While Daisy tries to identify the root of her dissatisfaction, she’s also receiving misdirected emails meant for a woman named Diana Starling, whose email address is just one punctuation mark away from her own. While Daisy’s driving carpools, Diana is chairing meetings. While Daisy’s making dinner, Diana’s making plans to reorganize corporations. Diana’s glamorous, sophisticated, single-lady life is miles away from Daisy’s simpler existence. When an apology leads to an invitation, the two women meet and become friends. But, as they get closer, we learn that their connection was not completely accidental. Who IS this other woman, and what does she want with Daisy?

From the manicured Main Line of Philadelphia to the wild landscape of the Outer Cape, written with Jennifer Weiner’s signature wit and sharp observations, THAT SUMMER is a story about surviving our pasts, confronting our futures, and the sustaining bonds of friendship.

My Review: Oh. My. God. Jennier Weiner does it AGAIN! This story shares the lives of two women – both named Diana. While they both live completely separate lives, there is one person that ties them together from one fateful, life changing summer. When the two women meet, you think the story is going to be about their friendship (it is!) but once secrets come to life you’re going to be clinging onto your seat and saying “OH SNAP.”

My Rating: 4/5 ⭐️⭐️⭐️⭐️


Goodreads Synopsis:

Sophie O’Neill left behind an envy-inspiring career and the stressful, competitive life of big-city Chicago to settle down with her husband and young son in a small Texas town. It seems like the perfect life with a beautiful home in an idyllic rural community. But Sophie soon realizes that life is now too quiet, and she’s feeling bored and restless.

Then she meets Margot Banks, an alluring socialite who is part of an elite clique secretly known as the Hunting Wives. Sophie finds herself completely drawn to Margot and swept into her mysterious world of late-night target practice and dangerous partying. As Sophie’s curiosity gives way to full-blown obsession, she slips farther away from the safety of her family and deeper into this nest of vipers.

When the body of a teenage girl is discovered in the woods where the Hunting Wives meet, Sophie finds herself in the middle of a murder investigation and her life spiraling out of control. 

My Review: Is there anything better than a book about a small town, suburban tows, and murder?! This book DEFINITELY was not what I was expecting, in the best way. The Hunting Wives follows a group of moms that have recently taken Texas newcomer, Sophie, under their wing. When their Friday night get togethers get a little out of hand, Sophie is determined to figure out what really happened, even if it means breaking her husband’s trust. I could NOT put this one down!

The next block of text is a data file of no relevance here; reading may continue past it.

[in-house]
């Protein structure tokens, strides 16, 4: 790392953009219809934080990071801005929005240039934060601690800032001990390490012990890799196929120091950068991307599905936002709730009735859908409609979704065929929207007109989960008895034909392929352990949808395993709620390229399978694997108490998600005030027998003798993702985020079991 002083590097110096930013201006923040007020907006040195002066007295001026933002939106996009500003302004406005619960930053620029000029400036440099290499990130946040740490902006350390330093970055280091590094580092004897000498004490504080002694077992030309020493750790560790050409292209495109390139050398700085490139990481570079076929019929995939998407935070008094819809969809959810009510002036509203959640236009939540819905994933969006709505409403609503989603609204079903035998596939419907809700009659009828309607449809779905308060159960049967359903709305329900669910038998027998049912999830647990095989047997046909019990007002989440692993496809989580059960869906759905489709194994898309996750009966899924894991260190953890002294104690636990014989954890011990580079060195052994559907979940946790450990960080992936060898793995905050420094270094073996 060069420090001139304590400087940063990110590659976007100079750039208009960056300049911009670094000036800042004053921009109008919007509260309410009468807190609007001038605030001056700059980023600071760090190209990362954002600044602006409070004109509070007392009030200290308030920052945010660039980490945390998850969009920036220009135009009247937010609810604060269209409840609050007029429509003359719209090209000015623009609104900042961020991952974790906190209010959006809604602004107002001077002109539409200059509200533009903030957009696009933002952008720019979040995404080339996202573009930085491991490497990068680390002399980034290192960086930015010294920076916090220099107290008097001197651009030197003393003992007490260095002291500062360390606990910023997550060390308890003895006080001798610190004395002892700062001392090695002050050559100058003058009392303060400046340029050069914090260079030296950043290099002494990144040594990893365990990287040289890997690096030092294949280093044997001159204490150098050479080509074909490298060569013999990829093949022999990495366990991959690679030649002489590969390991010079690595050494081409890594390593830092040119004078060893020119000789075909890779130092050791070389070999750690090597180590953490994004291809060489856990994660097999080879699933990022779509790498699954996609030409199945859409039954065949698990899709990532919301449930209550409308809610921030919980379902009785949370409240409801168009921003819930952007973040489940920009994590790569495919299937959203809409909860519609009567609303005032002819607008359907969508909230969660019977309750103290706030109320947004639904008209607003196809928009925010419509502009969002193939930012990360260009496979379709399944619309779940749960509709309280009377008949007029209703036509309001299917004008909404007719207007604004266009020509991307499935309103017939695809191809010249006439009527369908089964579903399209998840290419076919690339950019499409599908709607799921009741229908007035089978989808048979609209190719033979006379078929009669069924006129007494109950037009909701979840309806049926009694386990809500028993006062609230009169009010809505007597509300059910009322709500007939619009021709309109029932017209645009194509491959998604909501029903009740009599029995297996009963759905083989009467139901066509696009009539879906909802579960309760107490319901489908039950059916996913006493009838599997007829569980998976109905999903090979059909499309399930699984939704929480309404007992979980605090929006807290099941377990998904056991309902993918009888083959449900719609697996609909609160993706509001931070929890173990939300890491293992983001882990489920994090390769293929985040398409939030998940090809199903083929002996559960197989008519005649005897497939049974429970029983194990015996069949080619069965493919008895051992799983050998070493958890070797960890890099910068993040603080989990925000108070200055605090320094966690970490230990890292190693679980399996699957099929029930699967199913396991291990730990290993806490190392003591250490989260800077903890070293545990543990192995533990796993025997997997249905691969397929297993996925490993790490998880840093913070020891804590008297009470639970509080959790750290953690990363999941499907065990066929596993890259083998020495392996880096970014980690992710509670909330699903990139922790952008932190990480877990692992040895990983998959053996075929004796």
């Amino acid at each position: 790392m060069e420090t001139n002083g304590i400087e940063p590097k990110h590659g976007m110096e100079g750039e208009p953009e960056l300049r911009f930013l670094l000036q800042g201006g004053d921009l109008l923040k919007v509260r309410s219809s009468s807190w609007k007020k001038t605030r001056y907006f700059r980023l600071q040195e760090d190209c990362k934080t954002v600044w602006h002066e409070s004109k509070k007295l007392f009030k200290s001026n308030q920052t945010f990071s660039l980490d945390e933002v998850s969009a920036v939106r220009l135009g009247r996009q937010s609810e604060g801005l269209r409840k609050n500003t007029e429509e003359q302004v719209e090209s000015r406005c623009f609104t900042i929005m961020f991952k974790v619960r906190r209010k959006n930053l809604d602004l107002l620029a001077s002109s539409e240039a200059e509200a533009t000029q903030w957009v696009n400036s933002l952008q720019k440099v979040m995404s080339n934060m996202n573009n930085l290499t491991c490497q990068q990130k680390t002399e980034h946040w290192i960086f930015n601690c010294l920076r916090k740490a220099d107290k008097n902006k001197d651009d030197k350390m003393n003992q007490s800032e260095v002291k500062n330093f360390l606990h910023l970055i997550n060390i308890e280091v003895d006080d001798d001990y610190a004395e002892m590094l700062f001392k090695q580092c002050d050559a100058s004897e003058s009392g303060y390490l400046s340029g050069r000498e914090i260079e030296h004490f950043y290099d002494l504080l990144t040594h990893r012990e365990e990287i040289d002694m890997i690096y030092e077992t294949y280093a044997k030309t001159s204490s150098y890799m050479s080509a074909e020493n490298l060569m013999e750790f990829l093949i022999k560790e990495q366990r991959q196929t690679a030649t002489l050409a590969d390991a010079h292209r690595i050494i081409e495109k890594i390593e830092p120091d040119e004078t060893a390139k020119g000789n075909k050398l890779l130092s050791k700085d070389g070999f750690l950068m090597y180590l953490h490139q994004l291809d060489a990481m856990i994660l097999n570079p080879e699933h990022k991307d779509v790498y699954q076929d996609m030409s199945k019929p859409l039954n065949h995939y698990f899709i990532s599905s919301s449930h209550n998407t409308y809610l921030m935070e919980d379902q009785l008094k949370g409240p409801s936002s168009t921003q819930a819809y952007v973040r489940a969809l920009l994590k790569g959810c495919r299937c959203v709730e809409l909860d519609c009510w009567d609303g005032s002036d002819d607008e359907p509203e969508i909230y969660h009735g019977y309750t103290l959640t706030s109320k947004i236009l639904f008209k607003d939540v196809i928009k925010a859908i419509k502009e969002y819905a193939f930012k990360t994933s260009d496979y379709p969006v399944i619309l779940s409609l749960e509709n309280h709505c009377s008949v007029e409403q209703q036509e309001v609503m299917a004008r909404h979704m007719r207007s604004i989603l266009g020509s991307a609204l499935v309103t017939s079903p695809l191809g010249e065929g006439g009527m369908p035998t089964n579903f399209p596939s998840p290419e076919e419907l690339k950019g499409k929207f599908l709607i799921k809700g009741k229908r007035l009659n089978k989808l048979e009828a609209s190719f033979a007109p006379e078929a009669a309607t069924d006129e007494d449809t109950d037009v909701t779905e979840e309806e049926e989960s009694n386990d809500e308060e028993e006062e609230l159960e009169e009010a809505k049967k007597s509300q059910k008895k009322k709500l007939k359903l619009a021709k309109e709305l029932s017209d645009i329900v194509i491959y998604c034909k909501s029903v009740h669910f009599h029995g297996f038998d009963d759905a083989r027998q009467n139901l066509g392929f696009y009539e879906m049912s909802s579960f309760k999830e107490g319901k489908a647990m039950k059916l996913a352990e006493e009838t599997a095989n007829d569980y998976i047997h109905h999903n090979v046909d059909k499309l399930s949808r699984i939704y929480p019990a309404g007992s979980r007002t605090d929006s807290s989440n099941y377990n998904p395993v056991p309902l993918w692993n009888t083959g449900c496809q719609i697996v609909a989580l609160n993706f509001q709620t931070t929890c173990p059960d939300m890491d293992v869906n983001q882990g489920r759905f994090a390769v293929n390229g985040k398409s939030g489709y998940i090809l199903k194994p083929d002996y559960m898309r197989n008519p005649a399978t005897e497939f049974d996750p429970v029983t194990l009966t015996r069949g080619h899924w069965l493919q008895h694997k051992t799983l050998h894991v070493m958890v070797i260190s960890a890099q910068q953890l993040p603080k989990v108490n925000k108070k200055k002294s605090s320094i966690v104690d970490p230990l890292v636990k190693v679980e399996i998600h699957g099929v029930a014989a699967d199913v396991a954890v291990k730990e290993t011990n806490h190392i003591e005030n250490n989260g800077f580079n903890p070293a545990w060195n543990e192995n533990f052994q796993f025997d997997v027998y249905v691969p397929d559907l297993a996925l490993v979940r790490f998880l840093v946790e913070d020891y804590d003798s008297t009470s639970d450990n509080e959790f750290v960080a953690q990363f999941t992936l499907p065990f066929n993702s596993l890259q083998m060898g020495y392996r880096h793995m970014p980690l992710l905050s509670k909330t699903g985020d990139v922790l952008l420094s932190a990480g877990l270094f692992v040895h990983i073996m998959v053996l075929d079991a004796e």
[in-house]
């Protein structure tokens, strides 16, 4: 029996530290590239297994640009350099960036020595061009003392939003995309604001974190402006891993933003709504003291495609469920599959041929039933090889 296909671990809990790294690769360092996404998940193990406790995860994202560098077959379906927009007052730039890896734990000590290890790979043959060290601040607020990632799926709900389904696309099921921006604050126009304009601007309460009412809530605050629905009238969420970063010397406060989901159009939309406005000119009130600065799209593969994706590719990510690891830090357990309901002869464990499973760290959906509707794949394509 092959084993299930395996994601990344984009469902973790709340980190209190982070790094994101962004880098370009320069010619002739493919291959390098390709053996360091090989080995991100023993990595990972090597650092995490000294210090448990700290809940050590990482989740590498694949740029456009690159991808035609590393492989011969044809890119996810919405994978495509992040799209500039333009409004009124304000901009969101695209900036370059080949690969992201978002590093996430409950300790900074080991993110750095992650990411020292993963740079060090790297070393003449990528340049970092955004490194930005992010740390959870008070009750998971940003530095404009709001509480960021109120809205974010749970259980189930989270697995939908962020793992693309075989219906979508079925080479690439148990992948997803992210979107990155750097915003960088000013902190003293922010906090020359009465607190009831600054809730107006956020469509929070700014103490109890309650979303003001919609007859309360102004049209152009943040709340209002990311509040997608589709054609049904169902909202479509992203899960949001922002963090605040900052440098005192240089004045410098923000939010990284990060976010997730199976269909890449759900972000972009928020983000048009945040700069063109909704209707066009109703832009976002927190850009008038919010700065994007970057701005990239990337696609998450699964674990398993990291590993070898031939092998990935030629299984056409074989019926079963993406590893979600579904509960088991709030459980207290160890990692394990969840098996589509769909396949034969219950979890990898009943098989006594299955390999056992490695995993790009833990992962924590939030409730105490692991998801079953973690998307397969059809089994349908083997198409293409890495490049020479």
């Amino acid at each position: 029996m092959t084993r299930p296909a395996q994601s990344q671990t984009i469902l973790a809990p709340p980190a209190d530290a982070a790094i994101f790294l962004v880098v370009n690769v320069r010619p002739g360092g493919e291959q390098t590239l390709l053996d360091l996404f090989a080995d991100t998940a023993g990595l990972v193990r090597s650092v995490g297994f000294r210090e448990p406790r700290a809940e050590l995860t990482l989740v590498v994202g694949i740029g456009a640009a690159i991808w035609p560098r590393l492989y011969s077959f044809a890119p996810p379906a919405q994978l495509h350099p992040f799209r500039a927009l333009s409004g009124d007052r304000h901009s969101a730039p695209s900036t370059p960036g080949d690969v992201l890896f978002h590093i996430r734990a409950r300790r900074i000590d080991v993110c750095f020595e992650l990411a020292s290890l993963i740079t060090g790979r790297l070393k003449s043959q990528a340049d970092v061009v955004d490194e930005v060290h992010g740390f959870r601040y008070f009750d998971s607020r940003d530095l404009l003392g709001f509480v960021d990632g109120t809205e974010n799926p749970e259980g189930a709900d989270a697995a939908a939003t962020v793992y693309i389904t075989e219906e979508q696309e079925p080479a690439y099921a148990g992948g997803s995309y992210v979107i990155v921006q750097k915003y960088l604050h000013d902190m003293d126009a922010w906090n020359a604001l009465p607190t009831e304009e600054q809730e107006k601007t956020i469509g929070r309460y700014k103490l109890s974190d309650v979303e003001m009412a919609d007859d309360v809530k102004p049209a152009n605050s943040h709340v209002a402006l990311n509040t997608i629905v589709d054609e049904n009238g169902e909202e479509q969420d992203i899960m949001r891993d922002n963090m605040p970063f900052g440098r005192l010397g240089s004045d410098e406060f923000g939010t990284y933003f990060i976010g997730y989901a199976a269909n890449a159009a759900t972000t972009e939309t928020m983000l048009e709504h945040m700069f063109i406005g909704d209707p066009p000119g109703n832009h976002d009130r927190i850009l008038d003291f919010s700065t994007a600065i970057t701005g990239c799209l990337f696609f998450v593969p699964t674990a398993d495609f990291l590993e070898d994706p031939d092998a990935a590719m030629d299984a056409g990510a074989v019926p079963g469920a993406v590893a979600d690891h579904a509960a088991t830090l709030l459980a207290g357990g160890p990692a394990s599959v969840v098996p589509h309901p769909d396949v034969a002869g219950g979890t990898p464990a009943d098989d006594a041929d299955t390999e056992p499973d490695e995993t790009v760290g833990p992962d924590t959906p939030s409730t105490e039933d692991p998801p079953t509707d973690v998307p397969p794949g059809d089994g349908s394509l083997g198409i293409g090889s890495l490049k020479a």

My Rating: 5/5 ⭐️⭐️⭐️⭐️⭐️


Goodreads Synopsis:

Texas, 1934. Millions are out of work and a drought has broken the Great Plains. Farmers are fighting to keep their land and their livelihoods as the crops are failing, the water is drying up, and dust threatens to bury them all. One of the darkest periods of the Great Depression, the Dust Bowl era, has arrived with a vengeance.

In this uncertain and dangerous time, Elsa Martinelli—like so many of her neighbors—must make an agonizing choice: fight for the land she loves or go west, to California, in search of a better life. The Four Winds is an indelible portrait of America and the American Dream, as seen through the eyes of one indomitable woman whose courage and sacrifice will come to define a generation.

My Review: This was the first book I’ve read by Kristin Hannah and one of her newest books and wowowow – it was SO good. This book highlights what it was like to live through the Great Depression and yes – it was depressing. I found myself crying, I found myself cheering on Elsa and her family, and I found myself hating Elsa’s daughter. The disrespect!! I absolutely loved this book, it was absolutely phenomenal. It was a long one (almost 500 pages) but it’s a quick read because it’s just that good.

My Rating: 5/5 ⭐️⭐️⭐️⭐️⭐️